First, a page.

What is missing? The catchy term “missing heritability” refers to a long-standing issue in human genetics that is particularly relevant to common diseases that are thought to have complex genetic architecture. Even though we know several thousands of risk factors for common diseases, the sum of all these risk factors only explains a small proportion of the genetic risk for disease. Where is all the remaining genetic disease risk hidden? A recent publication in PLOS Genetics suggests that known association peaks in genome-wide association studies (GWAS) may harbor more than one risk variant, turning GWAS peaks into mountain ranges. Also, this publication provides an interesting state-of-the art review on the role of common and rare variants with respect to missing heritability. Let’s turn back the clock and start with the decade-old debate on common versus rare variant models of human disease. Continue reading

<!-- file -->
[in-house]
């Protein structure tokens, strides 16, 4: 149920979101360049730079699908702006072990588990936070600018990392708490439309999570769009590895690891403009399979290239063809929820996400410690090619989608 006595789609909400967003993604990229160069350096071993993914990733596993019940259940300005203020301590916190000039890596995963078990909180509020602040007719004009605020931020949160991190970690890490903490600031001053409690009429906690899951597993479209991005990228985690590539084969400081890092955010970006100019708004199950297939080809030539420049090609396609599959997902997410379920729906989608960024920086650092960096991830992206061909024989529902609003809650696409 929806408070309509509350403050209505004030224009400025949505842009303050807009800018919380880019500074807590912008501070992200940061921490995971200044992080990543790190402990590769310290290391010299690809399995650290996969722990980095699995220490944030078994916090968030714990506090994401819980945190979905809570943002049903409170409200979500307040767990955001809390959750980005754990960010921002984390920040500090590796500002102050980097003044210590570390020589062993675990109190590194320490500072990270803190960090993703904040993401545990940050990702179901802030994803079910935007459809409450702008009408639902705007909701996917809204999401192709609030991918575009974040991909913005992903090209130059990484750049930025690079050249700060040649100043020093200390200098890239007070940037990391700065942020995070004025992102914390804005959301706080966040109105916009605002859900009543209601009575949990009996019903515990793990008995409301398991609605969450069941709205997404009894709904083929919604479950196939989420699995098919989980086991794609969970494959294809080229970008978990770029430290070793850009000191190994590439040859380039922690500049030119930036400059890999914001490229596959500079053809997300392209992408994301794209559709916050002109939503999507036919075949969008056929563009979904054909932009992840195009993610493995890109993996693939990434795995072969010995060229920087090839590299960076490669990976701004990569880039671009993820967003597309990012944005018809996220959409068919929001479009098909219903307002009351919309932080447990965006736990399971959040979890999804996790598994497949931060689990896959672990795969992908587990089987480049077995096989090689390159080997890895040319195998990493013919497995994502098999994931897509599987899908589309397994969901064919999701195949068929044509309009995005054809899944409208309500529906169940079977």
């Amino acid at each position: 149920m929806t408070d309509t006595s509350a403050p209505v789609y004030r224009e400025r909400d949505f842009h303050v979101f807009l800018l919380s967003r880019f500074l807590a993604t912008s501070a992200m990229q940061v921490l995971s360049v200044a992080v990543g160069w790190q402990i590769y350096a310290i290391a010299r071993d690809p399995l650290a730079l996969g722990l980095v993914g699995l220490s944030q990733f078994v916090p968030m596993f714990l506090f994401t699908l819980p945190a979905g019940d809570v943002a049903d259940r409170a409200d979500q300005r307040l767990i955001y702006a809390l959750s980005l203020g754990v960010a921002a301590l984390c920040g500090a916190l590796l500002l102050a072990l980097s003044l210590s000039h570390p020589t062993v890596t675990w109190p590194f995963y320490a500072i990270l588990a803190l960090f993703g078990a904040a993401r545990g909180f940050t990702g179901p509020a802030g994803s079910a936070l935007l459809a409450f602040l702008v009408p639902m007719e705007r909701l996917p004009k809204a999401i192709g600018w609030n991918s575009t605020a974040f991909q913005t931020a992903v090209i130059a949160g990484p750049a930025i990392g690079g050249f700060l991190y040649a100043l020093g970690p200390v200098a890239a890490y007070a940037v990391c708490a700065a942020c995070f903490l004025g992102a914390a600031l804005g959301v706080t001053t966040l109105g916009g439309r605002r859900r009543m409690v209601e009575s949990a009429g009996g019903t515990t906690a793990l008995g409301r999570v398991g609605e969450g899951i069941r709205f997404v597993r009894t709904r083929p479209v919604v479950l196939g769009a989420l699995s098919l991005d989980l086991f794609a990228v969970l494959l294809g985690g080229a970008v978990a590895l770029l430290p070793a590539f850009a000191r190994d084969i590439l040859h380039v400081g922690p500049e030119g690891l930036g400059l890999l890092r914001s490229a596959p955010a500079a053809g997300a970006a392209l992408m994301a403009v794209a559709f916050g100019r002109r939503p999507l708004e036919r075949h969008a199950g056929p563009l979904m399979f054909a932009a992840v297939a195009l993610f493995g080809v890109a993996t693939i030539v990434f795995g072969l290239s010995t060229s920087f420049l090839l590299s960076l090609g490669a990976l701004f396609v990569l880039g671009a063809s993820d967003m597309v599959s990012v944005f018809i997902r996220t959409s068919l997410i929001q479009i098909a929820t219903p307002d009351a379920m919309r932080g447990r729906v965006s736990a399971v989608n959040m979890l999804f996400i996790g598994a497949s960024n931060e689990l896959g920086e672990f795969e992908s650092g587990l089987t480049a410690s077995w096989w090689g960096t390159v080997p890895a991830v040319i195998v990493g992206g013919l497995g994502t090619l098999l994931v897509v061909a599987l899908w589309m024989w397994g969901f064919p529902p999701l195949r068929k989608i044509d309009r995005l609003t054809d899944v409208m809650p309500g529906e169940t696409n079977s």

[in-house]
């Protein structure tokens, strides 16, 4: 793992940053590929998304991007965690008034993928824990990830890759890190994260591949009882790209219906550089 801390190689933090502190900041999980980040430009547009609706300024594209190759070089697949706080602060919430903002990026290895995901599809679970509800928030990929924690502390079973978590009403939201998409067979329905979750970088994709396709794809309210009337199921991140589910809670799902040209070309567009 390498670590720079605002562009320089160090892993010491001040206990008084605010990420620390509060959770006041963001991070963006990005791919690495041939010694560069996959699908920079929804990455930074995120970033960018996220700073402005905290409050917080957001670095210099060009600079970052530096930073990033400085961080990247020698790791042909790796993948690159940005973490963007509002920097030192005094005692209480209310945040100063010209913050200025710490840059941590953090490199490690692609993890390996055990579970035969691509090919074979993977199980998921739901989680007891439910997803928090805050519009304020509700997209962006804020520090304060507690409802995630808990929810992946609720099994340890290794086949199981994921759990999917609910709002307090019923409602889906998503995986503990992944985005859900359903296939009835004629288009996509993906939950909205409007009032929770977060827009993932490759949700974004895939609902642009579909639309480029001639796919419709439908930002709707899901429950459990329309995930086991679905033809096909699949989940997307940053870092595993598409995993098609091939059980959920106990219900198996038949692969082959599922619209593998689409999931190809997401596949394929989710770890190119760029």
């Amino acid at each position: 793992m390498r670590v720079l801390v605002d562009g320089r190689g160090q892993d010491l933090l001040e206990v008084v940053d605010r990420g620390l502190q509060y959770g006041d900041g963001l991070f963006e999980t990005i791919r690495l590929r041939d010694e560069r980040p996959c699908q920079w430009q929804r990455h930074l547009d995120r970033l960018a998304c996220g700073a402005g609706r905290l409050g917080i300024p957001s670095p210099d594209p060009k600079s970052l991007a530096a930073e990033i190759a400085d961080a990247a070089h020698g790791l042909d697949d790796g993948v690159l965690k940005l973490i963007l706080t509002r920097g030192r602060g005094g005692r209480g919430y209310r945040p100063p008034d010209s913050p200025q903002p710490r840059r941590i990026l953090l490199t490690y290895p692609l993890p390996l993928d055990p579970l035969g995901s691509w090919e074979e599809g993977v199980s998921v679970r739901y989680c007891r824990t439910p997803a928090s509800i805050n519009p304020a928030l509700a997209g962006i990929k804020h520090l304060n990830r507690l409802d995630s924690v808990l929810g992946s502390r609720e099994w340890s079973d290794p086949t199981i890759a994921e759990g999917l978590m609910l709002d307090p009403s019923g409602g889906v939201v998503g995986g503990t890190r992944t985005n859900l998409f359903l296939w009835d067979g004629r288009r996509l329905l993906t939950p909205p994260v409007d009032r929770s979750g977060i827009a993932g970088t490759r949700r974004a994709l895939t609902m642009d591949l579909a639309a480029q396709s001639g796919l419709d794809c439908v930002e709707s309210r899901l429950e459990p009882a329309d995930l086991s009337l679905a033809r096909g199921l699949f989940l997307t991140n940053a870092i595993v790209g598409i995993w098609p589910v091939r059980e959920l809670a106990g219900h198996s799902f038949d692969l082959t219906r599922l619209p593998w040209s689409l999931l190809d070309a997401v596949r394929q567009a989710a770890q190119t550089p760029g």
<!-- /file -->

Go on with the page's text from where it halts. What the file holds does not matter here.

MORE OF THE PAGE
The genetics of treatment response in newly diagnosed epilepsy
Two questions. There are two main questions that we would like to answer with genetics in the field of epilepsy. First, are there genetic risk factors for epilepsies and if so, what are they? Secondly, are there genetic factors that help us understand how patients react to treatment, i.e. are there genes that predispose to response to antiepileptic drugs or that might be associated with side effects? While we have made much progress in answering the first question by identifying many epilepsy genes, there have been few answers for the second question, the field of pharmacogenomics. Now, a recent study in Human Molecular Genetics looks at potential genetic risk factors for the response to antiepileptic drugs in newly treated epilepsy. This is a study that needed to be performed and that we were waiting for. Continue reading
16p13.11 microdeletions and the male bias